Dell, HP, and iBuyPower Back-to-School PC Roundup
Performance Summary & Conclusion
Performance Summary: What we have here is a tale of three systems with each one taking a different approach to performance. HP's Pavilion Elite H8 1050 outgunned the competition in gaming performance, which isn't the least bit surprising since it toted the biggest gun (AMD Radeon HD 6850 graphics card). But HP also opted for a 5400 RPM hard drive, albeit one with 1.5TB of storage space. In evaluating storage performance, the nod goes to Dell, which equipped its XPS 8300 system with a fast 2TB Seagate Barracuda XT hard drive spinning at 7200 RPM with 64MB of cache, a SATA 6Gbps interface, and also throws in 2GB of online backup free for a year. iBuyPower's 750GB Western Digital Caviar HDD is also a solid performer, but offers less than half the storage space of the others. Where iBuyPower's system makes a case for itself is in overclocking potential (unlocked CPU), upgradeability, and overall price.
HP Elite Pavilion H8 1050 - Editor's Choice
Looking at our performance summary, you can imagine how tough it was to pick a winner since each system builder focused on a different aspect of performance, but in the end we decided to give HP's Pavilion Elite H8 1050 our Editor's Choice award. Not only did it nearly clean sweep the competition in gaming performance, it also held its own throughout our gamut of benchmarks. Equally important are the value-added extras, things like integrated Wi-Fi, a built-in TV tuner, wireless input devices, and plenty of IO, including a pair of USB 3.0 ports. We're not thrilled with the messy interior or 5400 RPM hard drive, but otherwise, the Pavilion Elite H8 1050 is an all-around performer suitable for home or school.
That leaves the iBuyPower Gamer Power BTS11 and Dell XPS 8300 battling for second place, and we give the nod to iBuyPower. It's gaming performance was nearly on par with HP's, and though the Core i5 2500K is a slower chip than what the competition used, it has an unlocked multiplier, which makes overclocking easier. It also boasts integrated liquid cooling and an eye-catching chassis, and iBuyPower was the only vendor to attempt any sort of cable management. The end result is an interior that's as good or better than anything we could have assembled ourselves. Add to all that a price tag that's several hundred dollars less expensive than the other systems in this roundup and you have a solid second place finish.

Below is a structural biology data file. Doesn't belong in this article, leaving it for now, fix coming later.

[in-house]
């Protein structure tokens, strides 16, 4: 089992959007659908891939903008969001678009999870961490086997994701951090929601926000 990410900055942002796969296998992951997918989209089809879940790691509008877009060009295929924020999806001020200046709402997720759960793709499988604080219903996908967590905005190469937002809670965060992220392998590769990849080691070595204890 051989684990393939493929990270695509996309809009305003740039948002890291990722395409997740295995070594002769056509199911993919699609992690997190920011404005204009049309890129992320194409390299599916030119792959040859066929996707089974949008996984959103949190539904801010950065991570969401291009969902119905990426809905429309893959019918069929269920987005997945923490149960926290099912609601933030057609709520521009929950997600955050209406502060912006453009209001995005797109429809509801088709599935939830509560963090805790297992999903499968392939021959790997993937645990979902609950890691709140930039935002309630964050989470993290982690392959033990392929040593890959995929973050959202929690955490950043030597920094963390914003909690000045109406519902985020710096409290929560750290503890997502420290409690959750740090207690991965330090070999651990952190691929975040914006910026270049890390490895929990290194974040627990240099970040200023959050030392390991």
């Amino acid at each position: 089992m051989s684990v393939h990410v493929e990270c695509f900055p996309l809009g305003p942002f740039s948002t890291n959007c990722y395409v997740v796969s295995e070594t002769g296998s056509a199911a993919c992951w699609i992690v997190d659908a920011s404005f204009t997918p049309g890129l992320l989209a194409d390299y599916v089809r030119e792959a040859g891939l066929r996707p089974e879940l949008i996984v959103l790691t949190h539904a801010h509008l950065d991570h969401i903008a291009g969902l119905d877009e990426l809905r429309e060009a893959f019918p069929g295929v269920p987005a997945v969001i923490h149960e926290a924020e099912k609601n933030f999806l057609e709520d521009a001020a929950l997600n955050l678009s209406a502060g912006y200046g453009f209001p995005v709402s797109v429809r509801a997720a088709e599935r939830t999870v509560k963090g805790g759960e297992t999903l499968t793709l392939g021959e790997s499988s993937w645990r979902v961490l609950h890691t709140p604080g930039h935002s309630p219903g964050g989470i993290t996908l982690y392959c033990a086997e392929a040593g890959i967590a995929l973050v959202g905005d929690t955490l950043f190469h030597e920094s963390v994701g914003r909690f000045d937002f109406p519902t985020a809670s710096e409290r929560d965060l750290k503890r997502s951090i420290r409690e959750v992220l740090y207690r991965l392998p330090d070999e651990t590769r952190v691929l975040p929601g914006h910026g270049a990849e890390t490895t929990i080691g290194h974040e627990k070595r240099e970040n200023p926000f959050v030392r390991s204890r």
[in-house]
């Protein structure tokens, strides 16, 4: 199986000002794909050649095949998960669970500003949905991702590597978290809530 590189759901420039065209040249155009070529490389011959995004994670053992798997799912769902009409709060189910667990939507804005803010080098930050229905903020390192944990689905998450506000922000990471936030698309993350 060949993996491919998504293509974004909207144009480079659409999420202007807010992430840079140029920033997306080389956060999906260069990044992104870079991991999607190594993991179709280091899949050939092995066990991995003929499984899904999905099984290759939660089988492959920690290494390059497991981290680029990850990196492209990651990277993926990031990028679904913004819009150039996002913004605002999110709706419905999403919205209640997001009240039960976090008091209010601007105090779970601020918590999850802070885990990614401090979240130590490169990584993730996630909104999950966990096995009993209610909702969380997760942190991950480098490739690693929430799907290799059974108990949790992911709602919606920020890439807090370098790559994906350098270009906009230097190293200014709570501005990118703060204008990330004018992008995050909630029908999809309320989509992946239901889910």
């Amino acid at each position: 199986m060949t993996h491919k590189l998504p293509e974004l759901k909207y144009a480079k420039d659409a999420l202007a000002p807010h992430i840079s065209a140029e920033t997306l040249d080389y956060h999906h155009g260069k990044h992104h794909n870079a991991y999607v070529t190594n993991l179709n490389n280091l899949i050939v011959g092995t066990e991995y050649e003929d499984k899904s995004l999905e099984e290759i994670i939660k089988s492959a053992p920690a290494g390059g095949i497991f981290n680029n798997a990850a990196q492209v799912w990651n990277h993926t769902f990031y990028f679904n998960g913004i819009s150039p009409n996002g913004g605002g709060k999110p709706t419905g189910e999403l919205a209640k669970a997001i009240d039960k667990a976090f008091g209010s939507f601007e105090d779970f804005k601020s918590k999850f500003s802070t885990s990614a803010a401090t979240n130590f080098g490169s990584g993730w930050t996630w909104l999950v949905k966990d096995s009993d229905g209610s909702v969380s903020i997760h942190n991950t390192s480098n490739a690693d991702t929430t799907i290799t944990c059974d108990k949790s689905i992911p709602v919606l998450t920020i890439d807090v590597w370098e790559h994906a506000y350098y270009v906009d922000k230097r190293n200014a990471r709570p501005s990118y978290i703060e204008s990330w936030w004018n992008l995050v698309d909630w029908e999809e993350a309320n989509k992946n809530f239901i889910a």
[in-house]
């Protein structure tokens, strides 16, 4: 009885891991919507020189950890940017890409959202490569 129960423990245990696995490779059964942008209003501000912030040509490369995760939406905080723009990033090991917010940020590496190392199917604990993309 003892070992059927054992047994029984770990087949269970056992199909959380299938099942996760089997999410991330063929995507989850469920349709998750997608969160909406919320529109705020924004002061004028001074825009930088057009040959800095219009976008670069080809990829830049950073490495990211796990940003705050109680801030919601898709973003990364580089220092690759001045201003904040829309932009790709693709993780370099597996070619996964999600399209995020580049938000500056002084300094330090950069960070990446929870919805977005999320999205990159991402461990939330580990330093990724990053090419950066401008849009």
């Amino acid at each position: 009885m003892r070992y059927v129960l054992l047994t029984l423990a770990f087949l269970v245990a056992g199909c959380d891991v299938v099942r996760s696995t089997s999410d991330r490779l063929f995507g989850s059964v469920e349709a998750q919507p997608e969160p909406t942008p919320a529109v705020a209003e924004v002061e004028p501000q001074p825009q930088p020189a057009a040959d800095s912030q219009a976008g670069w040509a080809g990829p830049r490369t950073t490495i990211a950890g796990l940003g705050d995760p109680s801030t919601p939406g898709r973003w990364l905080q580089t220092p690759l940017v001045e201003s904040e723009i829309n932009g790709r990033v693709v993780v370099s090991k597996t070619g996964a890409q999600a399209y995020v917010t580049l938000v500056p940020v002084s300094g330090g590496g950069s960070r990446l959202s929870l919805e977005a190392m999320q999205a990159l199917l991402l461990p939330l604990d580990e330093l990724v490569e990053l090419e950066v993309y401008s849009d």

Dell's XPS 8300 places third, though don't mistake that to mean this is a bad machine. Not only did the XPS 8300 rock the biggest, fastest hard drive of the bunch, but Dell includes 2GB of online backup free for a year. The XPS 8300 turned in very good performance numbers across the board, and we appreciate the Blu-ray drive and integrated Wi-Fi, even though these amenities come at a higher price tag.
That's how the standings shake out if we're picking a winner, though it's important to note there aren't any real losers here. It's not that we want to wax diplomatic -- it's not up to us to stroke a vendor's ego -- but even with each systems' individual flaws, none of them are bad buys. Which is the better buy depends on your criteria. If you're indifferent and just want a solid all-around machine, we feel HP offers the best option.
HP Pavilion Elite H8 1050
iBuyPower Gamer Power BTS11
Dell XPS 8300